Is this the end of an era? Because it sounds like the end of an era.
I’m sure many of you walking around the Microcentro have been accosted incessantly by those shady arbolitos, people who are usually leaning against a wall and quietly whispering the words “cambio… cambio…” (or “exchange… exchange…”) as they try to talk tourists into exchanging their precious dollars for Argentine pesos with the same tone that someone would use to ask if you want to see a dead body.
If you don’t know what I’m talking about, here’s an overly dramatic video from Infobae.
Anyway… great news, arbolitos! Because according to a statement issued on its website today, Argentina’s Central Bank has finally decided that banks and foreign currency exchange houses can now offer and perform foreign currency exchange operations on the street in order to make the service more accessible to tourists and the general public. You’ve finally been vindicated, guys!
(Keep in mind that this doesn’t mean that anyone can just go out there in the street and offer to exchange cash.)
Those seeking to offer foreign currency exchange services on the street, however, will have to wear some sort of identification badge or clothes that make it clear that they work for a specific exchange house or bank. And yes, they will be able to exchange your money right there on the spot and in a completely legal way.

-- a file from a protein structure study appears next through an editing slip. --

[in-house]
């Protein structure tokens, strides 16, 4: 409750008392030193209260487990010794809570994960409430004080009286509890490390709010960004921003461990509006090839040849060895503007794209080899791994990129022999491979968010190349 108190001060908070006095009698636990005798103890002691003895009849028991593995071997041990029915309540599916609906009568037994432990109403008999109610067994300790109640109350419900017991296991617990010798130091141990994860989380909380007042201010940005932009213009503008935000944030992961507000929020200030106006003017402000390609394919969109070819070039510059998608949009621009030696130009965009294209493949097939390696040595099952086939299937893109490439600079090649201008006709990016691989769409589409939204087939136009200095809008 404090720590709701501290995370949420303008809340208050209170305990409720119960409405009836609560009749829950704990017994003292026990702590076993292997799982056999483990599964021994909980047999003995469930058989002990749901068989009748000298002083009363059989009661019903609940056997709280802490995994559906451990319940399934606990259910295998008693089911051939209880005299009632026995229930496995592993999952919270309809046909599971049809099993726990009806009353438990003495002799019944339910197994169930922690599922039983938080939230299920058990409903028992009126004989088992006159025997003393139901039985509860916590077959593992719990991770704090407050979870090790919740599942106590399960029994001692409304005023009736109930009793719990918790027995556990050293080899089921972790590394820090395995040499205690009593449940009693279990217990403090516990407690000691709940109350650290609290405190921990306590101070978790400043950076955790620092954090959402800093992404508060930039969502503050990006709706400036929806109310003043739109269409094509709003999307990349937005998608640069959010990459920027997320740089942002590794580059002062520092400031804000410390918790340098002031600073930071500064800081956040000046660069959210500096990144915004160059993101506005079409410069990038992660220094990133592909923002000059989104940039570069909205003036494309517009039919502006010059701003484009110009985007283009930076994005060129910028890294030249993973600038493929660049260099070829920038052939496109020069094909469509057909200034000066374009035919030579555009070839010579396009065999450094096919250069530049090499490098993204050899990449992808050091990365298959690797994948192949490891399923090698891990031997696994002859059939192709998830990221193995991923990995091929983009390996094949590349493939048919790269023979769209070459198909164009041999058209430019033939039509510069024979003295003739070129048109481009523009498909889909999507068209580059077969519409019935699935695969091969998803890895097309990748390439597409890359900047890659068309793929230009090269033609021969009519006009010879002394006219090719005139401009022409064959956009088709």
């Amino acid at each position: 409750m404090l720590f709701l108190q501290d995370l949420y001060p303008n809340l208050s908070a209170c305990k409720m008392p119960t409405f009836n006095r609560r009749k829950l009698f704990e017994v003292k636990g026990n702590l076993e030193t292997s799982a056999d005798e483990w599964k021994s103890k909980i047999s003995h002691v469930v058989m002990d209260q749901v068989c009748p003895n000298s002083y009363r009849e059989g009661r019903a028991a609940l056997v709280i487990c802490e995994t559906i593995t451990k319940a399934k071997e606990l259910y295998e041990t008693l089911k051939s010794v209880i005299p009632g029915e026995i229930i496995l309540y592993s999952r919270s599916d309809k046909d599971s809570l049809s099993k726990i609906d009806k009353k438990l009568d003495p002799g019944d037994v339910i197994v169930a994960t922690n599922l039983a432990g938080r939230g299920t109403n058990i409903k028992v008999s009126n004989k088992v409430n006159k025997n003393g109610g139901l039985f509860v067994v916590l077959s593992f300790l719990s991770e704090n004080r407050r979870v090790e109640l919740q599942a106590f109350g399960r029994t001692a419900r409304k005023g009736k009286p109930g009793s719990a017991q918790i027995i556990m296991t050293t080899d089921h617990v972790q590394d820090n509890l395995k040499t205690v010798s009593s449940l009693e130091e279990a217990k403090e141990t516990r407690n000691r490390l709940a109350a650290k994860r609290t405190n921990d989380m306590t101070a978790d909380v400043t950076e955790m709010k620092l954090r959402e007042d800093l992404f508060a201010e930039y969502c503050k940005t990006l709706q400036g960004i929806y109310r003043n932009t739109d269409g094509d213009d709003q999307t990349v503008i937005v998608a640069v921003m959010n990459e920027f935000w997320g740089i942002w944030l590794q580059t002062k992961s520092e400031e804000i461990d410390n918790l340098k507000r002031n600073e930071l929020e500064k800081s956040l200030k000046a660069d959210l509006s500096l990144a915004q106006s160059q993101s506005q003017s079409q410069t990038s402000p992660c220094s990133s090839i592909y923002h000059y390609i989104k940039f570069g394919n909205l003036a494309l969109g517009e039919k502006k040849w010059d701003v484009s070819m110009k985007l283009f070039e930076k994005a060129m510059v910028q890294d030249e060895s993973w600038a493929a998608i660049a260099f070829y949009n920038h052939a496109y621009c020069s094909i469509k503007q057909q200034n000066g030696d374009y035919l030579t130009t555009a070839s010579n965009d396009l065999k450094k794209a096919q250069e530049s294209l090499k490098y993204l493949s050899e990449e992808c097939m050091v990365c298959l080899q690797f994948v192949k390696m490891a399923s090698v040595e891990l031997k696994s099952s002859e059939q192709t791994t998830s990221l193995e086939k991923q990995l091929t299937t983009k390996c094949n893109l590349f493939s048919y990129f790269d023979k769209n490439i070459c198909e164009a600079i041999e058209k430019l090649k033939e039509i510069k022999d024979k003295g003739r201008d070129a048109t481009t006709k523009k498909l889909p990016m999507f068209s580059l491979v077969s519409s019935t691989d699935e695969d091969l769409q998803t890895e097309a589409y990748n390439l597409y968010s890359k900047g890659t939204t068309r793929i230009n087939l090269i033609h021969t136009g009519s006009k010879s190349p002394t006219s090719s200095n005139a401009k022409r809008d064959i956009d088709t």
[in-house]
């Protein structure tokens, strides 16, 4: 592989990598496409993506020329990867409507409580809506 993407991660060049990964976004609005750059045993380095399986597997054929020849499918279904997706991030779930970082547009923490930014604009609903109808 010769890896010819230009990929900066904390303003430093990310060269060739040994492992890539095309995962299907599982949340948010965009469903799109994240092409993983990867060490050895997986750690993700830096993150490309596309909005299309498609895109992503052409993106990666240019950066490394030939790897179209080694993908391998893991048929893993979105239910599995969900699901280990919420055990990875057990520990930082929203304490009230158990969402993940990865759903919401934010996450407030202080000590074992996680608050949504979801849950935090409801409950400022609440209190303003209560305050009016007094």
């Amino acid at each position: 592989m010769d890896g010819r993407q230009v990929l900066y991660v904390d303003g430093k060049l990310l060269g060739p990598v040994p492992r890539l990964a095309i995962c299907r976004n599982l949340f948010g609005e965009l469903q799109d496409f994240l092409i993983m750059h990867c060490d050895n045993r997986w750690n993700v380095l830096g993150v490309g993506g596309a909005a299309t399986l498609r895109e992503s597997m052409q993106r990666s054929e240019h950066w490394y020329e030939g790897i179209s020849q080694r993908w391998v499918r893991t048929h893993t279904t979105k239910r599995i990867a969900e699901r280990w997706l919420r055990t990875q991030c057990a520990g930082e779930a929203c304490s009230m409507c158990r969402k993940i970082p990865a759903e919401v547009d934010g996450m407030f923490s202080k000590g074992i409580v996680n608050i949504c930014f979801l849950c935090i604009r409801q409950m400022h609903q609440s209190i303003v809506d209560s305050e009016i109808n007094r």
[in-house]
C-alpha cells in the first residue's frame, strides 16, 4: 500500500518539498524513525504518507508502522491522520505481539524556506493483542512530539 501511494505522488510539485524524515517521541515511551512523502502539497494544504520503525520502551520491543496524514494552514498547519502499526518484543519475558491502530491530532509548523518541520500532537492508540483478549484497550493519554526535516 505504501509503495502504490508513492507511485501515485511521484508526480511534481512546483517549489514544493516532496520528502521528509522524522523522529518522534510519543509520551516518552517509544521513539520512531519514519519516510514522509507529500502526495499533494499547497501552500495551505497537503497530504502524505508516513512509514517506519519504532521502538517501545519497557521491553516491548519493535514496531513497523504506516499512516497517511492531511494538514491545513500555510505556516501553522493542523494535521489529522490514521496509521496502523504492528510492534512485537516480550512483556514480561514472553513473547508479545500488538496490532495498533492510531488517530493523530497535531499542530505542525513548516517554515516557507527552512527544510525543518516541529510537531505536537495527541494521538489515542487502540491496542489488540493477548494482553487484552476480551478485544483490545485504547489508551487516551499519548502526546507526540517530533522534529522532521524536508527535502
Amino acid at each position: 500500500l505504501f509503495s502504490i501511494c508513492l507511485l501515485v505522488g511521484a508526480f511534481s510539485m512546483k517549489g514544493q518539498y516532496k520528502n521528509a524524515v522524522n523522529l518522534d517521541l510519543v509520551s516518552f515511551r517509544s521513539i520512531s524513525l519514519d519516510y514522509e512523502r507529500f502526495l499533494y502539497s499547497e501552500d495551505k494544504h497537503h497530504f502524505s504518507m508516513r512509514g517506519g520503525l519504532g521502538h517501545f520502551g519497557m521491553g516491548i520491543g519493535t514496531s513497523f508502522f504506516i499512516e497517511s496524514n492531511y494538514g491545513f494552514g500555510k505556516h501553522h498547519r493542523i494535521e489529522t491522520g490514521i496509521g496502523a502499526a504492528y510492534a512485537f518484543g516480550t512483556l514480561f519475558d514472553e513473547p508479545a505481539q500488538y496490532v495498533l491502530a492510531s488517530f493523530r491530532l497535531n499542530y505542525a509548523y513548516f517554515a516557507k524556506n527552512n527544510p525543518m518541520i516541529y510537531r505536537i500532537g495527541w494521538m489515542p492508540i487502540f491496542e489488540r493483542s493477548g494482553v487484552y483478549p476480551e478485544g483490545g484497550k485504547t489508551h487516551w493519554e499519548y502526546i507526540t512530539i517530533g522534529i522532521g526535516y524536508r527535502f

El Cronista also says that the Central Bank has also made it easier for businesses to register as foreign currency exchange houses, and it allows them to start operations as soon as they are cleared to do so.
The Centrl Bank intends to make it a lot easier for the general public to legally exchange money and at the same time curb the foreign currency exchange black market.
In a statement from the Central Bank, the financial institution says that “legal foreign currency exchange in Argentina is way underdeveloped since there are only sixteen foreign currency exchange houses and twenty currency exchange agencies. In Peru, for example, there are 1,242 people who are authorized to exchange money and 1,045 foreign currency exchange houses. In Colombia, there are 1,436 foreign currency exchange professionals.
So yeah. Time for an update, guys.